National Geographic : 1989 Jul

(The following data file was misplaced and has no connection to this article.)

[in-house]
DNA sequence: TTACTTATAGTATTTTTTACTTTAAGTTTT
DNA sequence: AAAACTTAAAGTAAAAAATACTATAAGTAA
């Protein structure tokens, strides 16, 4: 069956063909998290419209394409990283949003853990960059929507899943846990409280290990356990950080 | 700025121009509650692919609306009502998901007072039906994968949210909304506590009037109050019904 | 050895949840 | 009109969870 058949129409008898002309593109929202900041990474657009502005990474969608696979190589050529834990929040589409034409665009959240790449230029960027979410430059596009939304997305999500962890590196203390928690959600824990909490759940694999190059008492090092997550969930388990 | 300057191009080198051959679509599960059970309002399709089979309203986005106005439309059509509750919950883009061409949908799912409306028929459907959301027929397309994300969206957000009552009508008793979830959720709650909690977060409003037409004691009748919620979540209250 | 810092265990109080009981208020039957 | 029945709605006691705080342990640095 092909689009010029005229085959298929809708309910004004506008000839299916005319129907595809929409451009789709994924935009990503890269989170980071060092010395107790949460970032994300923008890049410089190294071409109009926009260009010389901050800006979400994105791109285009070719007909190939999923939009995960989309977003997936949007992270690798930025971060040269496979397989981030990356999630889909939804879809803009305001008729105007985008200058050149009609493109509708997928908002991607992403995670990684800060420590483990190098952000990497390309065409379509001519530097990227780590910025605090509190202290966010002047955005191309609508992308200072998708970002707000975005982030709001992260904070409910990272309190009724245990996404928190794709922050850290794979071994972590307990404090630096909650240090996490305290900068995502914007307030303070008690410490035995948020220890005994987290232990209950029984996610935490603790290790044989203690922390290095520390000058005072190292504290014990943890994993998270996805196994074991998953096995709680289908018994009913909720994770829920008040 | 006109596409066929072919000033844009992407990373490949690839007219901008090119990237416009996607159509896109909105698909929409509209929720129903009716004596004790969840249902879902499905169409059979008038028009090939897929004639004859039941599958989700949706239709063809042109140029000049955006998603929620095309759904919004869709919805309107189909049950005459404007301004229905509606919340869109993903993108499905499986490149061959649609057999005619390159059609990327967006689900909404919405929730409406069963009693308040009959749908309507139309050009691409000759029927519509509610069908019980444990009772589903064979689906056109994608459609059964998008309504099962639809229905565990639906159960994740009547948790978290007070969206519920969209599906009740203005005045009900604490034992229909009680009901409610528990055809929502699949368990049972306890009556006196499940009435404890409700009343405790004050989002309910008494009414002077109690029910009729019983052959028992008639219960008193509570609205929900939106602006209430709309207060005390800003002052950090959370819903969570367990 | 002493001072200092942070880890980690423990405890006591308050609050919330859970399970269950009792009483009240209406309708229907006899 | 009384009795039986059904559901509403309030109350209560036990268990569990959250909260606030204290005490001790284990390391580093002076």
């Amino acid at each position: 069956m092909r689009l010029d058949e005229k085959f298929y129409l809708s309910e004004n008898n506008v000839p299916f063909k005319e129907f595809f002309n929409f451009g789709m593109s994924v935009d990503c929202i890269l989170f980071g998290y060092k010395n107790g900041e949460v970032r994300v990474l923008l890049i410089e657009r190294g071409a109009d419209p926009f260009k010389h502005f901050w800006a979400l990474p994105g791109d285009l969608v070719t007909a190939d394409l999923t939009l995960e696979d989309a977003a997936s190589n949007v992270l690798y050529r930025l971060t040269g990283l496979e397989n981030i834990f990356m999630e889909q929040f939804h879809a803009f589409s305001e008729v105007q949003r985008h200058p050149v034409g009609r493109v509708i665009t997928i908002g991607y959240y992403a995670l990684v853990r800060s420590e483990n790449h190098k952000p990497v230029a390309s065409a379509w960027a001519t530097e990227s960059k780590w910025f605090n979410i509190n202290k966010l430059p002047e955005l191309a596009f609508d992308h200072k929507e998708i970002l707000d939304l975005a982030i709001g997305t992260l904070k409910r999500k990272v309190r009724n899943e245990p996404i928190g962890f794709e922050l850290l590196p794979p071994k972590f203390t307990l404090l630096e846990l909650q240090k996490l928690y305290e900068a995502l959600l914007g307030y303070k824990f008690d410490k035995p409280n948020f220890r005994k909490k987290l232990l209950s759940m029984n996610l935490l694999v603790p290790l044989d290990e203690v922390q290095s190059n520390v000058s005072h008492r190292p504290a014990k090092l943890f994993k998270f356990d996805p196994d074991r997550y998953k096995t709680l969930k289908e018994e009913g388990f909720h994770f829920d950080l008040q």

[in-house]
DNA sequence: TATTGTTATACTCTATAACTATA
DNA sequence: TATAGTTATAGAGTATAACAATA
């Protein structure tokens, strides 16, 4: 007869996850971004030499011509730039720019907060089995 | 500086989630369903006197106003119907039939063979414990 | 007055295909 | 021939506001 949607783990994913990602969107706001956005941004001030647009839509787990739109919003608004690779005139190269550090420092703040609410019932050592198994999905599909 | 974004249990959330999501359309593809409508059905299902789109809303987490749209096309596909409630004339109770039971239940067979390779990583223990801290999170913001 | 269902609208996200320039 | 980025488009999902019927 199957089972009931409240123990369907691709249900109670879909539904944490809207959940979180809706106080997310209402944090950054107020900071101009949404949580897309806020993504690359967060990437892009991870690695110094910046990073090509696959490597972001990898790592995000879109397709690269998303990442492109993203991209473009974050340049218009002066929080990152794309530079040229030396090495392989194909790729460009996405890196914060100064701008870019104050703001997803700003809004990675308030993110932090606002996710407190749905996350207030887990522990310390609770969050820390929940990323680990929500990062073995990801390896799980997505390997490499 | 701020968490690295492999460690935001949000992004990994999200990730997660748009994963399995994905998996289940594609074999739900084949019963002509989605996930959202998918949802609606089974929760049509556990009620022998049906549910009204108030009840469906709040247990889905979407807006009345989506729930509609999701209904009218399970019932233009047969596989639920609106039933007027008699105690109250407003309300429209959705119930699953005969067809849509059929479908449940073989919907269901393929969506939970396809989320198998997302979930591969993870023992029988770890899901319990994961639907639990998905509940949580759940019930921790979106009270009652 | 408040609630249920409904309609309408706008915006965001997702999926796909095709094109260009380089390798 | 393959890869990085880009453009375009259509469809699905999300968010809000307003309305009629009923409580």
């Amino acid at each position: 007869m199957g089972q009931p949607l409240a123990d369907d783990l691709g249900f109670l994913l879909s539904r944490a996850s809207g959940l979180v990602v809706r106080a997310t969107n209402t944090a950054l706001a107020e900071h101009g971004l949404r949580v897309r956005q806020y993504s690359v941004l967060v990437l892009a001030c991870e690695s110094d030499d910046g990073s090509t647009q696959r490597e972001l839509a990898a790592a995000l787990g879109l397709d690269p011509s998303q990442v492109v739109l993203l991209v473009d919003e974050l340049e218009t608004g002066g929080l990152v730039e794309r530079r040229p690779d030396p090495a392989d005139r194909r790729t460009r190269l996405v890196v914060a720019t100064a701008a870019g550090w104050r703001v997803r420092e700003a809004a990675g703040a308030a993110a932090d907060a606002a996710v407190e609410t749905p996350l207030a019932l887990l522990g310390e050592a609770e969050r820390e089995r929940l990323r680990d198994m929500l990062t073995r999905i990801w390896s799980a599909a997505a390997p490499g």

term as the Socialist President of France. I wonder if the office decor reflects a designer's whim or the personality of the occupant. The walls and ceilings-opulent 18th-century tapestries and ornate Empire paneling deco rated with carved cherubs. The desk-a blue lacquered table with no drawers. The lamps -black designer versions of halogen units that might light a draftsman's work table. Is it the eclectic mix of a man rooted in the past but at ease with the future? He's known to be brilliant, author of 14 books, a passable poet. Persistent for sure. As a wounded prisoner of the Germans (Stalag prisoner number 21716), he failed at two escapes-succeeded on the third. Likewise, as a presidential candidate he was defeated twice-won on the third try. I find him a warm, if reserved, host. Quick, precise, moderate, concerned, and sure of himself. Not surprisingly, as a key draftsman of 1992 he talks more about the future of Europe than the past of France. "As of the first of July, I will be presiding over the European Council. I have set myself four goals. First, encourage the monetary union. Second, develop social protection. Third, initiate real environmental protection, and fourth, develop a European culture through the audiovisual media. We have sat ellites that will cover all of Europe." Was that rumble the Metro passing or de Gaulle tossing in his grave? A common culture for all Europe? "Yes," answers the president. "First we must learn to be Europe, to say what is spe cific to us, and second, to protect the diver sity among Europeans. Take the Gaelic language. Who will save it if Europeans don't? And Flemish. Hungarian. Finnish. The first important language that would be threatened is German, then French. ... All this is liable to be lost with total saturation by American films and Japanese technology." It's true that the French now see as many American films as their own. In an attention getting non sequitur the president included TV as one of the pollutants in the earth's atmosphere. "Images come to us from space. They are thrown to whom? By whom? We don't quite know. These people and organizations re spond to criteria that have nothing to do with the aesthetic or the ethical. Neither beauty nor morality-no morals. We must do some thing about it immediately. The intelligence and sensitivity-especially of a child-are shaped by these pictures." OR THE EUROPEAN SPACE PROGRAM, 1992 has already arrived. France pro vided the technical know-how and political impetus for the European Space Agency to develop the Ariane rockets. These are marketed by Arianespace, the world's first commercial space transport company. When an Ariane 4 is launched from French Guiana, it carries parts supplied by 11 of the 13 member nations of ESA. And even though French and English are the two official languages of ESA, its day-by-day lin gua franca is English. Not just the English language is coming to France. With work only half done on the "Chunnel" under the English Channel, money is already crossing. In 1987 English investors bought 50 pieces of property near the French end of the Eurotunnel at Sangatte. In 1988 they bought 550. Mitterrand repeatedly returned to Euro pean or worldwide issues and his four points. "Environmental problems should get more attention than others, because it is a question of survival. ... As man is ultimately stronger than nature, he tends to forget that he is part of nature, that he is nature. And so, in fact, is committing suicide." "Does the world know that?" I ask. "Not yet. Neither the industrialists nor the peasants. Everyone wants to produce more. No one realizes what's at stake. When fac tories pollute and the fish die, the penalties are minute compared with the damage. But at least there is awareness in government. NATIONALGEOGRAPHICPHOTOGRAPHER JAMES L. STANFIELD I - ... Unite!